If you’re buying a diamond from a reputable dealer, therefore, you can be confident in its conflict-free status. But that’s not the only measure of sustainability. The question of the carbon impact of mining versus creating stones in a laboratory has also been hotly debated.

A 2019 report by the Diamond Producers Association argued that mining actually produced less carbon than the laboratory process. But critics were quick to point out that not all the factors influencing the carbon footprint of mining had been considered.

Exploration, for example, frequently involves building new roads in inaccessible areas. And poor mining practices can lead to soil erosion, water pollution and deforestation. The effects in one area of Angola were so severe that an entire community had to relocate.

But at the same time, such development can have positive impacts too. Mining can provide employment and income to poor communities. And the financial returns can support economic development at a national level.

There are also complexities when it comes to assessing the carbon impact of moissanite production. The electricity used to power the process comes in many cases from power stations run on carbon fuels. In China and India, for example, many power stations are still coal-fired.

But synthetic stones made in other locations may have a considerably smaller carbon footprint. The Diamond Foundry, for example, based in the US, claims to be the first carbon-neutral producer of synthetic diamonds.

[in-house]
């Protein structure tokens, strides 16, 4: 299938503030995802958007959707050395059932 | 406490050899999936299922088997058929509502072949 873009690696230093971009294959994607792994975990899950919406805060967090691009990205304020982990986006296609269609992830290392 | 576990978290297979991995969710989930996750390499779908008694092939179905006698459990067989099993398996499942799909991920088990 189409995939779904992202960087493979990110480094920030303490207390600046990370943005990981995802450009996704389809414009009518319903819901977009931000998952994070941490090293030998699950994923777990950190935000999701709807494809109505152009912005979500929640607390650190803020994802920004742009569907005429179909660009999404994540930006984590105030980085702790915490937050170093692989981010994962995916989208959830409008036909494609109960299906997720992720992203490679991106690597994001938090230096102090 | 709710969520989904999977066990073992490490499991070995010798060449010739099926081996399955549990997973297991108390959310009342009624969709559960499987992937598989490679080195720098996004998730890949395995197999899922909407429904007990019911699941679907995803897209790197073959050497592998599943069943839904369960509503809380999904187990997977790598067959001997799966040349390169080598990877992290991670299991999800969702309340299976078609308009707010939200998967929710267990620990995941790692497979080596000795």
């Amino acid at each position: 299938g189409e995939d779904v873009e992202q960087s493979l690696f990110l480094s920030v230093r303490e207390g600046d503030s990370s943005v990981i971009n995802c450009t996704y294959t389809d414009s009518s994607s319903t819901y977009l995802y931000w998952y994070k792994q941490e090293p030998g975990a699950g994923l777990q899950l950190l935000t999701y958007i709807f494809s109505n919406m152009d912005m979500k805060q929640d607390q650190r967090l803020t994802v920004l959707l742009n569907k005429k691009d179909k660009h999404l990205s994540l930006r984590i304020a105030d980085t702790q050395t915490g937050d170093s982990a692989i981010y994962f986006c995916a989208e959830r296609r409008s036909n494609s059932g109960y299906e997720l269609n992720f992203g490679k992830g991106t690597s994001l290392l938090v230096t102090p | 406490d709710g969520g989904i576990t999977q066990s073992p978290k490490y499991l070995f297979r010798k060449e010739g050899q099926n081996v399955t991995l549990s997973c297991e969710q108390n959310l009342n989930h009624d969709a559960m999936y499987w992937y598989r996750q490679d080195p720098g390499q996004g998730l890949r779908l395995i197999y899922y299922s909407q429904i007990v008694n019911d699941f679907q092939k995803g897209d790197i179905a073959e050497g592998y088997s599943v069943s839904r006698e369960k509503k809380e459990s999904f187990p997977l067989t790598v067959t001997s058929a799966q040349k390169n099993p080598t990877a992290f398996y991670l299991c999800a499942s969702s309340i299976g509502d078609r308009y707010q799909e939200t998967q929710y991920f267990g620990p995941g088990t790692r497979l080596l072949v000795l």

So what does all this mean? Well, it’s difficult to be certain that either natural diamonds or moissanite are more sustainable. But whichever you prefer, you can select your stone to minimize its social and environmental impact.

Ask your jeweler whether your diamond is certified conflict-free. And ask where your moissanite has been produced, and whether it’s been produced using renewable power.

It’s likely they’ll find it harder to answer the second question than the first. But even asking those questions will show retailers the value of sourcing sustainable jewelry. The more of us who do it, the bigger impact it will have on methods of production.

Moissanite vs. diamond – What’s the difference in price?

Both moissanite and diamonds can vary significantly in price, depending on the characteristics of the stone.

For moissanite, price is determined by size and color. For diamonds, clarity and cut will also affect the price.

Ounce for ounce, though, moissanite is significantly less expensive than diamonds. That’s at heart because the stones can be produced on demand. There is a cost, but production can be increased very easily. That avoids the shortage of supply that would push up prices.

So how much more can you expect to pay for a diamond than moissanite? Well, for a stone of the same diameter, you can expect to pay between 25 and 40 percent more for a diamond. But if you’re hunting for a colorless diamond, or one that’s flawless, the difference can be much greater.

That does mean that diamonds are still considered the more desirable stone. But if you opt for moissanite, you’ll be able to get a much larger stone for your money.

Some jewelers also pair moissanite with natural diamonds. A larger moissanite as a centerpiece, for example, can be set off by smaller diamonds around it. That’s a good option for a real diamond ring that has the extra bling factor of a large stone.

Ready to choose between moissanite and diamond?

That brings us to the end of our round-up of everything you need to know about moissanite versus diamond! We hope it’s helped you decide which is the best option for you.

And if you’re still not sure, why not look for jewelry that combines both? Moissanite and diamonds work very well together, and rings with both are becoming easier to find. It’s a great way of getting the value of moissanite with the romance of natural diamonds!

But whichever gemstone you choose, we hope you love your new jewelry. Whether it’s diamond or moissanite, it will be a thing of beauty giving many years of pleasure.